Social Justice Journal Issue

Community Accountability: Emerging Movements to Transform Violence, a special issue of Social Justice: A Journal of Crime, Conflict & World Order (Vol 37, No. 4, 2011-2012), critically examines grassroots efforts, cultural interventions, and theoretical questions regarding community-based strategies to address gendered violence.  This collection encapsulates a decade of local and national initiatives led by or inspired by allied social movements that reflect the complexities of integrating the theory and practice of community accountability.

edited by Ana Clarissa Rojas Durazo, Alisa Bierria, Mimi Kim

TABLE OF CONTENTS

BOOK REVIEWS
Review of Arab and Arab American Feminisms: Gender, Violence, & Belonging, edited by Rabab Abdulhadi, Evelyn Alsultany, and Nadine Naber
– Mejdulene B. Shomali

Review of The Revolution Starts at Home: Confronting Intimate Violence Within Activist Communities, edited by Ching-In Chen, Jai Dulani, and Leah Lakshmi Piepzna-Samarasinha
– brownfemipower

Review of Normal Life: Administrative Violence, Critical Trans Politics, and the Limits of Law, by Dean Spade
– Marcia Ochoa

Review of Queer (In)Justice: The Criminalization of LGBT People in the United States, by Joey L. Mogul, Andrea J. Ritchie, and Kay Whitlock
– Jakeya Caruthers

Review of Captive Genders: Trans Embodiment and the Prison Industrial Complex, edited by Eric A. Stanley and Nat Smith
– Andrea Ritchie


8 responses to “Social Justice Journal Issue

  1. Pingback: Captive Genders: Trans Embodiment and the Prison Industrial Complex

  2. Pingback: queer abolition « EXCO QUEER STUDIES

  3. For my part, I am encouraged that some gender based societal customs are coming down. Like, the ones that said “women don’t wear pants” (’50s), “women don’t get tattoos” (’80s), “women don’t sleep with women” (’00s). But I’m discouraged that all of these are denials of femininity – all are examples of women being “allowed” to do things formerly reserved for men only – and I’m afraid that these changes REINFORCE the underlying premise that “feminine is bad”. So called “crossdressing” almost exclusively exists for men – imagine a couple, he wears jeans & NFL sweatshirt, she wears khaki pencil skirt & button-down shirt…. now imagine she wears his jeans & SS, and he wears her skirt & shirt. He’s now a “crossdresser”, wearing “women’s clothing”, while she is just wearing “clothing”.

    As I see it, the whole practice of assigning “masculine” or “feminine” to clothing (pants v. skirt) / shoes (hiking boots v. heels) / body art (tattoo v. nail color) / handbags / hairstyles etc.., is a tool for perpetuating prejudice and gender discrimination – by marginalizing the “feminine”. If the labels were dropped, if ALL clothing was JUST “clothing” – if it became as common to see men in skirts AS men as it is to see women in pants as women – if men were allowed to wear anything without their masculinity being questioned – THEN I would believe we were making real progress toward accepting both genders equally.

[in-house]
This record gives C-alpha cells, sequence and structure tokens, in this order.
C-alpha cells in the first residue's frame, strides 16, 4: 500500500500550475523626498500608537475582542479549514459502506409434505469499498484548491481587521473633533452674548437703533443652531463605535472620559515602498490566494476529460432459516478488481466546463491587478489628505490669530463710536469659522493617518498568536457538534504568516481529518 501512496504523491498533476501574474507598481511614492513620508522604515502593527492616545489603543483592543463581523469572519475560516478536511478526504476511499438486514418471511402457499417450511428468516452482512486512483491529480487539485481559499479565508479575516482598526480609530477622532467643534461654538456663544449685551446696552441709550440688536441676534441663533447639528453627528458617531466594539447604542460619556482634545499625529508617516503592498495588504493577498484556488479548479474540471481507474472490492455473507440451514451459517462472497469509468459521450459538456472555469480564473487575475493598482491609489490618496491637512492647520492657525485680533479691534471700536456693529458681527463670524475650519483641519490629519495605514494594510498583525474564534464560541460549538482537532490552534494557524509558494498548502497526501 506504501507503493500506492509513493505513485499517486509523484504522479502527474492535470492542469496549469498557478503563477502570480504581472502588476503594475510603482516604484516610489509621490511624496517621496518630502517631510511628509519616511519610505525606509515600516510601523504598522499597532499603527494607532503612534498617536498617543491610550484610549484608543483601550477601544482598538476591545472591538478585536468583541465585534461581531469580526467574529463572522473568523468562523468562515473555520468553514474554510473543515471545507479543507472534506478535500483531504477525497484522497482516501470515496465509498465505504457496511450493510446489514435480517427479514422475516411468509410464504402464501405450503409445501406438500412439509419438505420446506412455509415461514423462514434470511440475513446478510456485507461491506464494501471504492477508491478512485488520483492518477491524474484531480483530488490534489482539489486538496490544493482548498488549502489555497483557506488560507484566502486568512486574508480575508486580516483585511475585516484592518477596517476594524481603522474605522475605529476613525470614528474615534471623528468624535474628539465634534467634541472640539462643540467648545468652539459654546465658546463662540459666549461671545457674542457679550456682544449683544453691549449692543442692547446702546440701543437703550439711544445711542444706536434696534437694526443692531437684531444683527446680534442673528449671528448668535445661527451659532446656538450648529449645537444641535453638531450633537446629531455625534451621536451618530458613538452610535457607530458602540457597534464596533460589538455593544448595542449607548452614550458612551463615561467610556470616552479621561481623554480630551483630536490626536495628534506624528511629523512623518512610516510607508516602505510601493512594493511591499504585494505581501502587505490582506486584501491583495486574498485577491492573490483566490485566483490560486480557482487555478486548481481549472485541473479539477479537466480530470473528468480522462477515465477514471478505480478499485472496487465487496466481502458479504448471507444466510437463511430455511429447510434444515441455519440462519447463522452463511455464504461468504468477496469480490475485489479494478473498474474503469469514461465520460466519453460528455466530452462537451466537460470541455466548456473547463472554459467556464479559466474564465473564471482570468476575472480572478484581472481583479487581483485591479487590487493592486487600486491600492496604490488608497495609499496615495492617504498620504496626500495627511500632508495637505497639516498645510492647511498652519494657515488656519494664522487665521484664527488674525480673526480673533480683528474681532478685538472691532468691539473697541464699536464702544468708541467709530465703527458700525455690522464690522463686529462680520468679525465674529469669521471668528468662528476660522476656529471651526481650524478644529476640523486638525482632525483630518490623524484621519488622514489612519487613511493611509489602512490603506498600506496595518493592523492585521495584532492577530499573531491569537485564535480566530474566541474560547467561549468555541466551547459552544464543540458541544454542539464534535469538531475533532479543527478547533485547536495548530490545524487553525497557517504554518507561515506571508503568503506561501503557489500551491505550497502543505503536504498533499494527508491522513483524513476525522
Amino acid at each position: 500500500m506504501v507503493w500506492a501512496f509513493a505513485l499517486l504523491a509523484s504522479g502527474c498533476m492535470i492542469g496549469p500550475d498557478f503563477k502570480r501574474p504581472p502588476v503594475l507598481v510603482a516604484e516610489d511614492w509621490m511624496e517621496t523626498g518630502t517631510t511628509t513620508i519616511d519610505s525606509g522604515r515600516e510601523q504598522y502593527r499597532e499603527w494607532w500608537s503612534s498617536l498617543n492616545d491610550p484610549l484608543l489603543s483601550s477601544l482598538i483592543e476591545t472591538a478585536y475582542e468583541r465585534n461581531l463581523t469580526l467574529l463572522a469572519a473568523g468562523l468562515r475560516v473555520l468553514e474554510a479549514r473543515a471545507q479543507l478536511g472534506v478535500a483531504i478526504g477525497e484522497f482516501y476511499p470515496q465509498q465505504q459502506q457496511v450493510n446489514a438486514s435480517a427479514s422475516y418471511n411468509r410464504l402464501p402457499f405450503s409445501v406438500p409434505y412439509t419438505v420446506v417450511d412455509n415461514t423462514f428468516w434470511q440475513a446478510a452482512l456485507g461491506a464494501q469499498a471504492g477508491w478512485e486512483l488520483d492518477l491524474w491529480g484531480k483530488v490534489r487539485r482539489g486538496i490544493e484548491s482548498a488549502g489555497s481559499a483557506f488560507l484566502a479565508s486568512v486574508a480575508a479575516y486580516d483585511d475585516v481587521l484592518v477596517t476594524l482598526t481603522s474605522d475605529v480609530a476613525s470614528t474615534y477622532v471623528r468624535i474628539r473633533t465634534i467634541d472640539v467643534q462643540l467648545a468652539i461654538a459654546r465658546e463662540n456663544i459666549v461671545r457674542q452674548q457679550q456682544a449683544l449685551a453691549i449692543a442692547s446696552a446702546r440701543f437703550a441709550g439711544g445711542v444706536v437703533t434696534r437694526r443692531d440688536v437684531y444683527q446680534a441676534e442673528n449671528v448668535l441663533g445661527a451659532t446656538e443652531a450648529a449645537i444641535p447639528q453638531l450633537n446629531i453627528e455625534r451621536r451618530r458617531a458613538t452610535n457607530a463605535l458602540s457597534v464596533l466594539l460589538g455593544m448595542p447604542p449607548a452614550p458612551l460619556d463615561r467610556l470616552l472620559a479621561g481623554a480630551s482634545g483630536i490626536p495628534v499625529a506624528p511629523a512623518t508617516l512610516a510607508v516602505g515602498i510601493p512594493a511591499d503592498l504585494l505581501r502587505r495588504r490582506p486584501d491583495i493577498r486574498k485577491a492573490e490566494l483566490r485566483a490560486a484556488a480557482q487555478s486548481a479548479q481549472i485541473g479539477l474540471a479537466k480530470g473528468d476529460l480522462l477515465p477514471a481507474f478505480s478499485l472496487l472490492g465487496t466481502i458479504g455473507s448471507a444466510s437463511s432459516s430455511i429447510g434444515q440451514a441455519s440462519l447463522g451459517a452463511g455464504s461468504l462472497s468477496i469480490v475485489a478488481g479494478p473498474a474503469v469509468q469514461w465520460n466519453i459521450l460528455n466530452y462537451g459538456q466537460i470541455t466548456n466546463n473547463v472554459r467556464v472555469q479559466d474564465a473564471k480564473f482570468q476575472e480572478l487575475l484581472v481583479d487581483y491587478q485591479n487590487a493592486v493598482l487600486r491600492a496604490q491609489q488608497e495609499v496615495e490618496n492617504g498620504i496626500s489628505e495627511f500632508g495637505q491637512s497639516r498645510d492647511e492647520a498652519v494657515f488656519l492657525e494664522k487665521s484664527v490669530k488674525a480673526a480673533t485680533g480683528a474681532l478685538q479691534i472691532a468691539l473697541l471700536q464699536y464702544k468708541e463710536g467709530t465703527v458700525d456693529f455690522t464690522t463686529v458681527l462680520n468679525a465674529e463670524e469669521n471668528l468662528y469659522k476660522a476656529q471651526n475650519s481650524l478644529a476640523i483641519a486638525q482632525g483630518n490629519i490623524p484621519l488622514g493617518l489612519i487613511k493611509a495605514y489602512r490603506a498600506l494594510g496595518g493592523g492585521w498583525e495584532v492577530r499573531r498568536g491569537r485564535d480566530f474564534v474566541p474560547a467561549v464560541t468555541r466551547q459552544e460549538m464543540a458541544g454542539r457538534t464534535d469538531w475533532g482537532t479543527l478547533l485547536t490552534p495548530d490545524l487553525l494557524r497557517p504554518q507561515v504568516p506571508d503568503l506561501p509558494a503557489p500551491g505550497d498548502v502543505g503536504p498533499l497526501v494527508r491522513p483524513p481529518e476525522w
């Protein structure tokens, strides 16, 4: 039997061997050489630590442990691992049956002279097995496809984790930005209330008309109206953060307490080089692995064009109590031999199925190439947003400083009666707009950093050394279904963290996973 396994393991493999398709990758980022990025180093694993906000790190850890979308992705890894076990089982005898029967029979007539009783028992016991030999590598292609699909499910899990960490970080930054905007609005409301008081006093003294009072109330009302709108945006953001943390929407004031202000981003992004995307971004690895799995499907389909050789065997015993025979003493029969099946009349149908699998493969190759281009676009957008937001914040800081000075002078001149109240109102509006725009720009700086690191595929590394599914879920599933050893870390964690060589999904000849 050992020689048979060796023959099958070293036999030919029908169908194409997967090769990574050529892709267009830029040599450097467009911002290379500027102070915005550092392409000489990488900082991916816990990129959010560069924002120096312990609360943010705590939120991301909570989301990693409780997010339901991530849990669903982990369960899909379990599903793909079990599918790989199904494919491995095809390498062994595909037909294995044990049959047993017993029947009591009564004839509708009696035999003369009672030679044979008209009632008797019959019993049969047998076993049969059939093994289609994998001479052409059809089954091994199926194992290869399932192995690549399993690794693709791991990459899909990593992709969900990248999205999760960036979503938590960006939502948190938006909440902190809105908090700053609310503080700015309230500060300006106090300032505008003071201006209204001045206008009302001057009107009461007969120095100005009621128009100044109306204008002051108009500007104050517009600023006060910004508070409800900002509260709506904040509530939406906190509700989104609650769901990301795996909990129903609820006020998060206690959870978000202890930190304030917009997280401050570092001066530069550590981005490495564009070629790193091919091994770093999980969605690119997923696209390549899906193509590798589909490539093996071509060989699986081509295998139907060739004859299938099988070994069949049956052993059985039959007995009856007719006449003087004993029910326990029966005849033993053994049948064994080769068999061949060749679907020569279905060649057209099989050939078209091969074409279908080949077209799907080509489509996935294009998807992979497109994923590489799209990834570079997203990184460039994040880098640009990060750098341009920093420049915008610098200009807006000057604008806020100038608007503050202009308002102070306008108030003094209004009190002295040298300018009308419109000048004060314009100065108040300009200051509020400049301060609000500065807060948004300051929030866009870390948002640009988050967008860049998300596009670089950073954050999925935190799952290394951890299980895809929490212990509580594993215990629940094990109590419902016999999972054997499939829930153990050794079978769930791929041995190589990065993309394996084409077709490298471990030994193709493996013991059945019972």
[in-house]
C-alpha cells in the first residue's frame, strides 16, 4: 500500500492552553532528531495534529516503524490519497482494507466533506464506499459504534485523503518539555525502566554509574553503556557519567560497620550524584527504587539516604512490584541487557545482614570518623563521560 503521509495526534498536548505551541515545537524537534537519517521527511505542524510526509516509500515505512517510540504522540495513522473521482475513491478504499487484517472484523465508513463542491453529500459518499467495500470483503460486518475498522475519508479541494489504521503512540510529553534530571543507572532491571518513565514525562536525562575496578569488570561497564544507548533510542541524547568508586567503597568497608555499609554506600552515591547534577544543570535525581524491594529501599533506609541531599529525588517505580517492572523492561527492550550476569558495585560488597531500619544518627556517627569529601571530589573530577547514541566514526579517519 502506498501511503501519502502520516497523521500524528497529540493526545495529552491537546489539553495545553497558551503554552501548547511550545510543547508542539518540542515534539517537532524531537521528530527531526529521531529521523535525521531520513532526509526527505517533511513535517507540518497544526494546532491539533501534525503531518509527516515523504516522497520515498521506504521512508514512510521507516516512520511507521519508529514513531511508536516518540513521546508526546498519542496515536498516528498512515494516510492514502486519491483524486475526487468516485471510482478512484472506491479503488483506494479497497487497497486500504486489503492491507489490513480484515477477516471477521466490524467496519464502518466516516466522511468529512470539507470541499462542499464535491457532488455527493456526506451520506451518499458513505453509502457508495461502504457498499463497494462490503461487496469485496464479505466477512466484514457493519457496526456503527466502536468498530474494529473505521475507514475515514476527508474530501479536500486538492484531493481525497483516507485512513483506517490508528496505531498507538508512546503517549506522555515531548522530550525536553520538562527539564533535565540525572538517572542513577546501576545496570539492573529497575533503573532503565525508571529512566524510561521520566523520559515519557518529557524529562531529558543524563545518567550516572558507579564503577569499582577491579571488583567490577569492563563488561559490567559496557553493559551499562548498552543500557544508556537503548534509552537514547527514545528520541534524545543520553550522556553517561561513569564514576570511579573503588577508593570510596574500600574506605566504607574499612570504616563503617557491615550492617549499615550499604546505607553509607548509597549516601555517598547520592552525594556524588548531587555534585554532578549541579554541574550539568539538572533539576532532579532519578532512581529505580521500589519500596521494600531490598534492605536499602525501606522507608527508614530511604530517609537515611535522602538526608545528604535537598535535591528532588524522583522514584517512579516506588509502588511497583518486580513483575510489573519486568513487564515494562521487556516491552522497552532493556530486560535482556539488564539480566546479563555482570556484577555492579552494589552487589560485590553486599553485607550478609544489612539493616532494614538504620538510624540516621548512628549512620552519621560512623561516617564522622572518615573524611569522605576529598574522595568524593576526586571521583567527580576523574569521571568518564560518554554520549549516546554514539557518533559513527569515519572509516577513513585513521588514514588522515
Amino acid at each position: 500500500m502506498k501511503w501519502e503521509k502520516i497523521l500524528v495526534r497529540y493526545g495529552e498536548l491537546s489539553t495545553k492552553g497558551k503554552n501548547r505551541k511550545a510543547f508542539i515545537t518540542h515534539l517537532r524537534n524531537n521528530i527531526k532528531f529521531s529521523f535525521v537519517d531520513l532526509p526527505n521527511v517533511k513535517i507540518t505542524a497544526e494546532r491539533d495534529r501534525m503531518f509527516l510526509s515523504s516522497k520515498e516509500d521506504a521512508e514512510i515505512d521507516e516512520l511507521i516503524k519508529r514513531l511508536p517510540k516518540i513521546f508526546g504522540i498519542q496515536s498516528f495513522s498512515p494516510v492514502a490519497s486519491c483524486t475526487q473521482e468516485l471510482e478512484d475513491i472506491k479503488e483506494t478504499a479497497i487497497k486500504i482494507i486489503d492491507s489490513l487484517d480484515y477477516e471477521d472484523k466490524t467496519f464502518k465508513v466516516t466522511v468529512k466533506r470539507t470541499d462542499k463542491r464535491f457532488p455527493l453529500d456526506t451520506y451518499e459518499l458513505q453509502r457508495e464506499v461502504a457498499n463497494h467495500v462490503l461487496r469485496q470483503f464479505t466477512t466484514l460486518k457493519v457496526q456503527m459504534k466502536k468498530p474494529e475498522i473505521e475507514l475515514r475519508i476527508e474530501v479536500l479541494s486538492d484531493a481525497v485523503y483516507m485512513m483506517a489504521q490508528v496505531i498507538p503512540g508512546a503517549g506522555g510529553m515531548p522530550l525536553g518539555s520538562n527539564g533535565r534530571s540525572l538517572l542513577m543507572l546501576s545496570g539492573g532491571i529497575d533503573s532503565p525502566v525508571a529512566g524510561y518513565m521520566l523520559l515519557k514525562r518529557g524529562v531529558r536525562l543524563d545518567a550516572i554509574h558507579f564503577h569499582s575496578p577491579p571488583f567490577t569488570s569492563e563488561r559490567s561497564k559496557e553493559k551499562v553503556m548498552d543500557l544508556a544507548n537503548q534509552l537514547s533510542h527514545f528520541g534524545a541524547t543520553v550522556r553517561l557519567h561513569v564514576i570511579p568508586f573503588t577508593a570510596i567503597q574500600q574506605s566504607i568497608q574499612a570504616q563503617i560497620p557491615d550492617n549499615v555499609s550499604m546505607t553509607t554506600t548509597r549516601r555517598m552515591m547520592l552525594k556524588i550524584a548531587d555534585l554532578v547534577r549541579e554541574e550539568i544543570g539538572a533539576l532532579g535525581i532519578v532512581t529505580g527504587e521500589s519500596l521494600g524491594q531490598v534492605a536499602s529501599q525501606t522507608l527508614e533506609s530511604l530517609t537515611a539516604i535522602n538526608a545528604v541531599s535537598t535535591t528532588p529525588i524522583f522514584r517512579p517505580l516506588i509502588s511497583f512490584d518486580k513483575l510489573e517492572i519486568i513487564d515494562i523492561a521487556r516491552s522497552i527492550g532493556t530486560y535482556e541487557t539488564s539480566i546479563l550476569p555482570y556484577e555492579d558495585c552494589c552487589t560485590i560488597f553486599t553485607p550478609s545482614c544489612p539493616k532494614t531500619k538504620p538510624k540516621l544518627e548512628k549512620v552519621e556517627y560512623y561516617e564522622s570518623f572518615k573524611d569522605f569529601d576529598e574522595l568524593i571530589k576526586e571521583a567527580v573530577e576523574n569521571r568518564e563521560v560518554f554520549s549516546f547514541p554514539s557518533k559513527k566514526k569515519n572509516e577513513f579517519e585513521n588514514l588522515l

I love the look of color on my fingernails, and I enjoy the comfort of a skirt. I have no desire to “be a woman” or to misrepresent my gender – I just want to be free to wear whatever I like without prejudice.

    • Also, if it became “acceptable” for anybody to wear anything – if there were no gender labels associated with any style of clothing – then I believe there would be less violence against trans people because they wouldn’t be using (and their haters wouldn’t be interpreting) their clothing as an expression of their gender identification.

      I can only guess, but maybe part of the reason trans people have so much interest in their gender identification, is because society places so much emphasis on gender. Especially some of the macho BS expectations society places on manhood – “don’t cry, no emotion, work work work, guzzle beer, follow sports, watch porn, get lots of sex” – it’s totally understandable for anyone to think “that’s not me, I’m more like the opposite of that – maybe I’m more feminine than masculine – maybe I should have been born female…” MAYBE I’M WRONG – I am just guessing – but it seems to me that when someone identifies “opposite” (re: their anatomy) traits in their personality, they are unconsciously accepting societal definitions of “masculine” and “feminine” that are largely false, prejudicial and not really necessary for society to even think about.

  4. Pingback: WOW! | Prison Justice

  5. No New Jim Crow Seattle Campaign (started in the late winter/early spring 2012) is working alongside a number of other groups in Seattle/King County to end mass incarceration, and we are becoming increasingly aware of transformative justice as the alternative to what we’ve got now in our very sick country, America. Thank you for this resource!
    Mary Paterson and the No New Jim Crow Seattle Campaign

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